Unity Optimization Guide for x86

To get the most out of the Android* x86 platform there are a number of performance optimizations you can apply to your project that help to maximize performance. In this guide, we will show a variety of tools to use as well as features in the Unity* software that can help you enhance the performance of the native x86 code. We will discuss how to handle items like texture quality, batching, culling, light baking, and HDR effects. Additionally, we also will show how to build an x86-specific binary for testing and other needs. By the end of this guide you will be able to identify performance issues and what they are bound to, key optimizations, and methodologies for good game development in Unity. First we will go over some of the tools available that will make it easy to identify potential hot spots in your application.

OpenGL ES 3.0 Instanced Rendering Sample Program and Article

Technical article showcasing the benefits of using instanced rendering in OpenGLES 3.0 applications.  Summary: By batch-rendering multiple versions of the same mesh, instanced rendering can help developers using OpenGL* ES 3.0 and later dramatically improve performance and resource efficiency.

OpenGL* ES 3.0 Precompiled Shaders Sample Program and Article

An article and sample showcasing the benefits of precompiling shaders in mobile apps using OpenGL ES 3.0 or later.  Summary: Programmatically compiling all shaders the first time an application is run and saving the binaries for reuse can significantly reduce load times for games in subsequent runs.

Android Texture Compression Sample and Article

The application of an image, or texture, to a 2D or 3D model to enhance graphical detail is a very common technique in the field of computer graphics. Android* allows the usage of a variety of texture compression file formats, each of which has its own set of advantages and disadvantages. The Android Texture Compression sample allows developers to easily compare textures of five different texture compression file formats: Portable Network Graphics* (PNG), Ericsson Texture Compression* (ETC), Ericsson Texture Compression 2* (ETC2), PowerVR Texture Compression* (PVRTC), and S3 Texture Compression* (S3TC), which is also known as DirectX Texture Compression* (DXTC).  This sample demonstrates how to load and use these different formats with OpenGL ES* on Android. All supported texture formats are shown side-by-side so the relative size and quality can be observed. Choosing the right compression allows the developer to balance app size, visual quality, and performance.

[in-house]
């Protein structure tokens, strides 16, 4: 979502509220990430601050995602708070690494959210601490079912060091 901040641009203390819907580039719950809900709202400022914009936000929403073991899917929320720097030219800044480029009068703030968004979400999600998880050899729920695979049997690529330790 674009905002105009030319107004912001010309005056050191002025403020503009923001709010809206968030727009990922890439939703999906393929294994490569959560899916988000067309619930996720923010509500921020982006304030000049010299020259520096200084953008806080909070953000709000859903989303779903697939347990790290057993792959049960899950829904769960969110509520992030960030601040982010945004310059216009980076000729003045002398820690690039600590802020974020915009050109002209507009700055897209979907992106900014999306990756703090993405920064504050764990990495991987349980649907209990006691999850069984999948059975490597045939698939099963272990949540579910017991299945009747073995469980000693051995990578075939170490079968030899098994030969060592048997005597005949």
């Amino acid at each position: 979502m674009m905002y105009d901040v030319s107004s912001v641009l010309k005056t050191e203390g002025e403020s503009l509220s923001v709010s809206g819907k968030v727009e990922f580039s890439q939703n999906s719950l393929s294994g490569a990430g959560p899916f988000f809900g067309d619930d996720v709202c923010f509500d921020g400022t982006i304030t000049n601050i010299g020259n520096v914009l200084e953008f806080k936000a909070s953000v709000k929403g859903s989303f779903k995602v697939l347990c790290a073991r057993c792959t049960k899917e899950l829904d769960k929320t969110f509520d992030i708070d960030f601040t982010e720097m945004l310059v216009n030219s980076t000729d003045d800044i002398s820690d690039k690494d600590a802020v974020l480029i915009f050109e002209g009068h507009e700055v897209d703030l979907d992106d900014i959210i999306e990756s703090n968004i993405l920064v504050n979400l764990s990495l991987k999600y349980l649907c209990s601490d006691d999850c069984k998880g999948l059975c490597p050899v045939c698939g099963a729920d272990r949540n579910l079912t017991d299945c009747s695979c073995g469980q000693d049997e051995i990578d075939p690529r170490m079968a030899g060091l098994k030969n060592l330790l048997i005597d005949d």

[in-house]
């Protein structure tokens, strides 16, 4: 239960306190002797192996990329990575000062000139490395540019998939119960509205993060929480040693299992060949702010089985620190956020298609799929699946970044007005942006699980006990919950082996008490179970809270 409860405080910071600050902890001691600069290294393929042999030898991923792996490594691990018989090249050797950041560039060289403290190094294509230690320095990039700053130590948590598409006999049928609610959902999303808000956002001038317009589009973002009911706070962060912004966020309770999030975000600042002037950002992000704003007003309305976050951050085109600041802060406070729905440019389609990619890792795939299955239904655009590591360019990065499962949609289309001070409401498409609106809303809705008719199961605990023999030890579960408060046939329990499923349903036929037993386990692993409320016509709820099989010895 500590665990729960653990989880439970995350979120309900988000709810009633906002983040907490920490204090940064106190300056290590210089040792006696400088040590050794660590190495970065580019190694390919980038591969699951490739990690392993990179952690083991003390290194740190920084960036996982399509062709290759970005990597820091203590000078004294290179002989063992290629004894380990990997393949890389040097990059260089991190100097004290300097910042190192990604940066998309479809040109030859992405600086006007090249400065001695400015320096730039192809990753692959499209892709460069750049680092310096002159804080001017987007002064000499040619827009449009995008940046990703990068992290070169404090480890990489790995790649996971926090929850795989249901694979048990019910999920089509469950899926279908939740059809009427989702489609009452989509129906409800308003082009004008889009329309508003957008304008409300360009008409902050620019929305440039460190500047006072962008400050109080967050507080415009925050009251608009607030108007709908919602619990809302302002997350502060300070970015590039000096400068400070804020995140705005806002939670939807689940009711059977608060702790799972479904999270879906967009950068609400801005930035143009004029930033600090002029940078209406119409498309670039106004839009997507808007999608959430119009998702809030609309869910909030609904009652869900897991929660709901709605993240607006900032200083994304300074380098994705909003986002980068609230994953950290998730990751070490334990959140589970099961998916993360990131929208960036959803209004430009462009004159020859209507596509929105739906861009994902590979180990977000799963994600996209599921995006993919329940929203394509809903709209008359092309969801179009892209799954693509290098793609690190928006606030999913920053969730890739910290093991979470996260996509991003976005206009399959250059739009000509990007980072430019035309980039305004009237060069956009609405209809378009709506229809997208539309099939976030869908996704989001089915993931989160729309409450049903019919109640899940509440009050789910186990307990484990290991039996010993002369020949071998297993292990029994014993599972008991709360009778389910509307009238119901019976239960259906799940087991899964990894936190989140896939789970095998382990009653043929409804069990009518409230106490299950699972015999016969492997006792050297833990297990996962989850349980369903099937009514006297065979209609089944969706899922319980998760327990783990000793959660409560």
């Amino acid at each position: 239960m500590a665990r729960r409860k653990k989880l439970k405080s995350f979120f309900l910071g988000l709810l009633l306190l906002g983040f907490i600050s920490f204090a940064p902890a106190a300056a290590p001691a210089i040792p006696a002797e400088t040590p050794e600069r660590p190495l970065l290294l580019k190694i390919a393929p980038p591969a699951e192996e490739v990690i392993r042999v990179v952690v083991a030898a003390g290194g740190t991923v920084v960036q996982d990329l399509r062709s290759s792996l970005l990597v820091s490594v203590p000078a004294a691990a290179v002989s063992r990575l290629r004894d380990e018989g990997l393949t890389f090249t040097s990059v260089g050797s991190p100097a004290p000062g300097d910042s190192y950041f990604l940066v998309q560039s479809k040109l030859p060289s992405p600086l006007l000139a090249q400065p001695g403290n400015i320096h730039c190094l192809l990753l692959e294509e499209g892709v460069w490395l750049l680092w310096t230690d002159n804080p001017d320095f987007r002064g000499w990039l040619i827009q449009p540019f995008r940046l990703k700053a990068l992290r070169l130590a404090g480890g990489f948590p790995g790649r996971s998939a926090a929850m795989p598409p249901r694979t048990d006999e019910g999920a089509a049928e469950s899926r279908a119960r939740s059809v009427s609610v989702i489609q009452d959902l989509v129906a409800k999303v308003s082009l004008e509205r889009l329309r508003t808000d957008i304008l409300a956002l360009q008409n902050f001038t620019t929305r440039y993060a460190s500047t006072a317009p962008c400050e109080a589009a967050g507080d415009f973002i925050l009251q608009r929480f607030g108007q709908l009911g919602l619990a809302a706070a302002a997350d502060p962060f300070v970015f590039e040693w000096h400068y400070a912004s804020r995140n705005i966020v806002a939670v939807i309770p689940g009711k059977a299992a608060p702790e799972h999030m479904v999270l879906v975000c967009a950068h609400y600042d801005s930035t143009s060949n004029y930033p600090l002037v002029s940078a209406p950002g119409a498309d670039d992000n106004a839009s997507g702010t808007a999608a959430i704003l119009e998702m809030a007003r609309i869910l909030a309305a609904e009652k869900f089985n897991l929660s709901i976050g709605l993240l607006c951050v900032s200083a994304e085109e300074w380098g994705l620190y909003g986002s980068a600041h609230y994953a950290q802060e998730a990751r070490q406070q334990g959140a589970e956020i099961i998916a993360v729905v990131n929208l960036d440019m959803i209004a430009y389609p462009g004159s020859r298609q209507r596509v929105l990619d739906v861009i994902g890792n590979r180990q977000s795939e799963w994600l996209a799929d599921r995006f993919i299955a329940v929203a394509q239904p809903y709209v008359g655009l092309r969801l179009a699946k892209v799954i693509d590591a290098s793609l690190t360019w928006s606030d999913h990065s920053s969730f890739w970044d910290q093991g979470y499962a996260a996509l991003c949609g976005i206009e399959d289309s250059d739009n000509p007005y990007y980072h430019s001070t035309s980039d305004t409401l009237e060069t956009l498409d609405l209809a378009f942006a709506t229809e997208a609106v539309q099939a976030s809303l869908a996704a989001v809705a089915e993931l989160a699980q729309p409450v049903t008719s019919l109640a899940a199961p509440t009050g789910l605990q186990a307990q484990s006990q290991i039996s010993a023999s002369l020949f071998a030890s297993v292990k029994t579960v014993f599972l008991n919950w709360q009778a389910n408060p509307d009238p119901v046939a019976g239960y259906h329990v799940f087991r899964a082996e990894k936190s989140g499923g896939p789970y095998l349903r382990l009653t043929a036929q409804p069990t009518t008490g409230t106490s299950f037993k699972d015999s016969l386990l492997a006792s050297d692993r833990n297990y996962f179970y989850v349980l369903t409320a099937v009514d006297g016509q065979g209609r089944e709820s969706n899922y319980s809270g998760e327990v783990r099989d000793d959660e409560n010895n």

Sample Application: Near Field Communication (NFC)

This sample application shows how to use the Windows* 8 Proximity API for NFC (Near Field Communication). The Application is written in JavaScript*. The application first advertises the device via NFC and then finds the peer device to connect. After the device connects to the peer device, then it can send a message to the peer device.

Mobilizing from the Console: Porting SSX to a Bay Trail Tablet Running Android

This technical case study reviews the challenges that the developers faced when porting the latest version of SSX to the Intel® platform code named Bay Trail while remaining true to the original spirit of the game.

Unity Native X86 Support Shines for Square Enix’s Hitman GO

Case study documenting the work done and gains had in adding x86 support to an Android app with the new Unity feature.

Native x86 Support on Unity Gaming Boosts Performance for JumpStart’s School of Dragons

Case study documenting the work done with Jumpstart in adding x86 support to their hit Android title 'School of Dragons'.

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